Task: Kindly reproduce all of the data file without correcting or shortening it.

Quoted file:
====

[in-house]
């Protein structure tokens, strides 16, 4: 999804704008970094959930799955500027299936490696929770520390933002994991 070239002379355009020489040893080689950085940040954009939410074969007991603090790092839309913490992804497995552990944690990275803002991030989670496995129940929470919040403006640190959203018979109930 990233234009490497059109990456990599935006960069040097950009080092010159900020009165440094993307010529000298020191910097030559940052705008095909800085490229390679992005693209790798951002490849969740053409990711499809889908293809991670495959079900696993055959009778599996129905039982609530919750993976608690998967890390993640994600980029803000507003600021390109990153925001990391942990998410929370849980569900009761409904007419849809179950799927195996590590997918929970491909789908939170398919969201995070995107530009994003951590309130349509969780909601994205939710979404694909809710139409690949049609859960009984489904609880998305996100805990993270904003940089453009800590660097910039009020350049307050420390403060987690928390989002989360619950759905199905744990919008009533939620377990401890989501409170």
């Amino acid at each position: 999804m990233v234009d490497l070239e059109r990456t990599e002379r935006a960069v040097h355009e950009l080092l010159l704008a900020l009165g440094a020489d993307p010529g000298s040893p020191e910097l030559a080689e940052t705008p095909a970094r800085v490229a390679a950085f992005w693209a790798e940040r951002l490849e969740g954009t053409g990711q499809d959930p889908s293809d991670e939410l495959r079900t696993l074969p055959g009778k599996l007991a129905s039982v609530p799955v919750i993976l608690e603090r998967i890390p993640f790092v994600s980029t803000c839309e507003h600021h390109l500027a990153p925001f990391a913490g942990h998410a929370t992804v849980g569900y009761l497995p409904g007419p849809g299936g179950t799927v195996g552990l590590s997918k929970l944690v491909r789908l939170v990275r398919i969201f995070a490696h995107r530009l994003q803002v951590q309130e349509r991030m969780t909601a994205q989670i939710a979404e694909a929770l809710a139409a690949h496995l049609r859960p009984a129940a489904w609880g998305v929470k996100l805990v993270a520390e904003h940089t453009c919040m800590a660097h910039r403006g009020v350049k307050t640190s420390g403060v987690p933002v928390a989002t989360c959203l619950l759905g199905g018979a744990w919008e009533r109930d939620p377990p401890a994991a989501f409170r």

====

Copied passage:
[in-house]
């Protein structure tokens, strides 16, 4: 999804704008970094959930799955500027299936490696929770520390933002994991 070239002379355009020489040893080689950085940040954009939410074969007991603090790092839309913490992804497995552990944690990275803002991030989670496995129940929470919040403006640190959203018979109930 990233234009490497059109990456990599935006960069040097950009080092010159900020009165440094993307010529000298020191910097030559940052705008095909800085490229390679992005693209790798951002490849969740053409990711499809889908293809991670495959079900696993055959009778599996129905039982609530919750993976608690998967890390993640994600980029803000507003600021390109990153925001990391942990998410929370849980569900009761409904007419849809179950799927195996590590997918929970491909789908939170398919969201995070995107530009994003951590309130349509969780909601994205939710979404694909809710139409690949049609859960009984489904609880998305996100805990993270904003940089453009800590660097910039009020350049307050420390403060987690928390989002989360619950759905199905744990919008009533939620377990401890989501409170």
């Amino acid at each position: 999804m990233v234009d490497l070239e059109r990456t990599e002379r935006a960069v040097h355009e950009l080092l010159l704008a900020l009165g440094a020489d993307p010529g000298s040893p020191e910097l030559a080689e940052t705008p095909a970094r800085v490229a390679a950085f992005w693209a790798e940040r951002l490849e969740g954009t053409g990711q499809d959930p889908s293809d991670e939410l495959r079900t696993l074969p055959g009778k599996l007991a129905s039982v609530p799955v919750i993976l608690e603090r998967i890390p993640f790092v994600s980029t803000c839309e507003h600021h390109l500027a990153p925001f990391a913490g942990h998410a929370t992804v849980g569900y009761l497995p409904g007419p849809g299936g179950t799927v195996g552990l590590s997918k929970l944690v491909r789908l939170v990275r398919i969201f995070a490696h995107r530009l994003q803002v951590q309130e349509r991030m969780t909601a994205q989670i939710a979404e694909a929770l809710a139409a690949h496995l049609r859960p009984a129940a489904w609880g998305v929470k996100l805990v993270a520390e904003h940089t453009c919040m800590a660097h910039r403006g009020v350049k307050t640190s420390g403060v987690p933002v928390a989002t989360c959203l619950l759905g199905g018979a744990w919008e009533r109930d939620p377990p401890a994991a989501f409170r």